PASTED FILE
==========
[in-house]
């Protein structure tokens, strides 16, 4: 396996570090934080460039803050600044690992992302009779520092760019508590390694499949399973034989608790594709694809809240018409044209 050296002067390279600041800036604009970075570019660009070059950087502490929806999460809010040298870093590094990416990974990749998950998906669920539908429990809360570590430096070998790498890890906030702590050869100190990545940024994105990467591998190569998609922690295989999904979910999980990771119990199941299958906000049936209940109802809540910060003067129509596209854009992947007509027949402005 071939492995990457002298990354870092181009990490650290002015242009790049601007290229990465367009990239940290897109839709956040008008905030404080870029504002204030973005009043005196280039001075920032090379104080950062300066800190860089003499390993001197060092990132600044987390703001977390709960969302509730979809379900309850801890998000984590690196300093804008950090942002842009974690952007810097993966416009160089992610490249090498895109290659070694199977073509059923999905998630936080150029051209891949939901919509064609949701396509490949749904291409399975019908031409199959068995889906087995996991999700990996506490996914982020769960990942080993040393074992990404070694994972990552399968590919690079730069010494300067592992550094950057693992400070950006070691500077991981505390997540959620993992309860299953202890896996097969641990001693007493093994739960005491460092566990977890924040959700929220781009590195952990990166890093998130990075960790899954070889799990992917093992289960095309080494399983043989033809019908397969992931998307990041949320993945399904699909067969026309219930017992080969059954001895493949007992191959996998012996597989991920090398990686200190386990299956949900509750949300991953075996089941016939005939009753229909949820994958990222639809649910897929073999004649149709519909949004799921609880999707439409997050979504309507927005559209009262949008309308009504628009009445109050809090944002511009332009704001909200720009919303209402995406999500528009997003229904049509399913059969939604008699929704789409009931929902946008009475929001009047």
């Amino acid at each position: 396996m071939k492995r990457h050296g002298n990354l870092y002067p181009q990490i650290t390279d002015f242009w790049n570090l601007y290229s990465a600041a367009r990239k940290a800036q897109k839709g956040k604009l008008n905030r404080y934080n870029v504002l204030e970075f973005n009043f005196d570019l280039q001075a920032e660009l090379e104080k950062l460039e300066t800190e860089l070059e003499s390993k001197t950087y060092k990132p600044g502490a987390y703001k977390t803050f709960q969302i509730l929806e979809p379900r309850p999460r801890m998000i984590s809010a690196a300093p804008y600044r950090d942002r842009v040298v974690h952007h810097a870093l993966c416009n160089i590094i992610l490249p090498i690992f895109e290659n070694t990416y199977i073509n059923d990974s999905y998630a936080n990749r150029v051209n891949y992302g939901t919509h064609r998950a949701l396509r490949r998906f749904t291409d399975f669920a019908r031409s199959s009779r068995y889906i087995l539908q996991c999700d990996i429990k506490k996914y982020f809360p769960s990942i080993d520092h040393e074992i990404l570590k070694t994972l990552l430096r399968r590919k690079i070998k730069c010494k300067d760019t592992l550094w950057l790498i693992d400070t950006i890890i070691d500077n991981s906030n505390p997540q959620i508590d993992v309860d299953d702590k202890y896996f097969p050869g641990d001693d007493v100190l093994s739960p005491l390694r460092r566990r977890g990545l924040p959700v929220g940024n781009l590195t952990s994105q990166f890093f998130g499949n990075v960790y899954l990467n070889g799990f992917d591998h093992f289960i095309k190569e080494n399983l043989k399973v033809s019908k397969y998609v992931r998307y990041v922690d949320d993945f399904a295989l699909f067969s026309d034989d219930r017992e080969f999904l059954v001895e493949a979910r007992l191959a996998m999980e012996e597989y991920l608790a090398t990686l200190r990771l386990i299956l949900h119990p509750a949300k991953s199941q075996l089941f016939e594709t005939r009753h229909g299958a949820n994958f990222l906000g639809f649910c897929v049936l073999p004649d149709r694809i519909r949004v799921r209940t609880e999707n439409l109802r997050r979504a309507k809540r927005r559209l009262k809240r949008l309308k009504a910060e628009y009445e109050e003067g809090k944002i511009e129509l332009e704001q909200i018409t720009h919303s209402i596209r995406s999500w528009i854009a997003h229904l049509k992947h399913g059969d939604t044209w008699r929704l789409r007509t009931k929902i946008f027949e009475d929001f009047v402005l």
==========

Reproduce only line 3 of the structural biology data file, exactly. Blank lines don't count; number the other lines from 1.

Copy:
């Amino acid at each position: 396996m071939k492995r990457h050296g002298n990354l870092y002067p181009q990490i650290t390279d002015f242009w790049n570090l601007y290229s990465a600041a367009r990239k940290a800036q897109k839709g956040k604009l008008n905030r404080y934080n870029v504002l204030e970075f973005n009043f005196d570019l280039q001075a920032e660009l090379e104080k950062l460039e300066t800190e860089l070059e003499s390993k001197t950087y060092k990132p600044g502490a987390y703001k977390t803050f709960q969302i509730l929806e979809p379900r309850p999460r801890m998000i984590s809010a690196a300093p804008y600044r950090d942002r842009v040298v974690h952007h810097a870093l993966c416009n160089i590094i992610l490249p090498i690992f895109e290659n070694t990416y199977i073509n059923d990974s999905y998630a936080n990749r150029v051209n891949y992302g939901t919509h064609r998950a949701l396509r490949r998906f749904t291409d399975f669920a019908r031409s199959s009779r068995y889906i087995l539908q996991c999700d990996i429990k506490k996914y982020f809360p769960s990942i080993d520092h040393e074992i990404l570590k070694t994972l990552l430096r399968r590919k690079i070998k730069c010494k300067d760019t592992l550094w950057l790498i693992d400070t950006i890890i070691d500077n991981s906030n505390p997540q959620i508590d993992v309860d299953d702590k202890y896996f097969p050869g641990d001693d007493v100190l093994s739960p005491l390694r460092r566990r977890g990545l924040p959700v929220g940024n781009l590195t952990s994105q990166f890093f998130g499949n990075v960790y899954l990467n070889g799990f992917d591998h093992f289960i095309k190569e080494n399983l043989k399973v033809s019908k397969y998609v992931r998307y990041v922690d949320d993945f399904a295989l699909f067969s026309d034989d219930r017992e080969f999904l059954v001895e493949a979910r007992l191959a996998m999980e012996e597989y991920l608790a090398t990686l200190r990771l386990i299956l949900h119990p509750a949300k991953s199941q075996l089941f016939e594709t005939r009753h229909g299958a949820n994958f990222l906000g639809f649910c897929v049936l073999p004649d149709r694809i519909r949004v799921r209940t609880e999707n439409l109802r997050r979504a309507k809540r927005r559209l009262k809240r949008l309308k009504a910060e628009y009445e109050e003067g809090k944002i511009e129509l332009e704001q909200i018409t720009h919303s209402i596209r995406s999500w528009i854009a997003h229904l049509k992947h399913g059969d939604t044209w008699r929704l789409r007509t009931k929902i946008f027949e009475d929001f009047v402005l």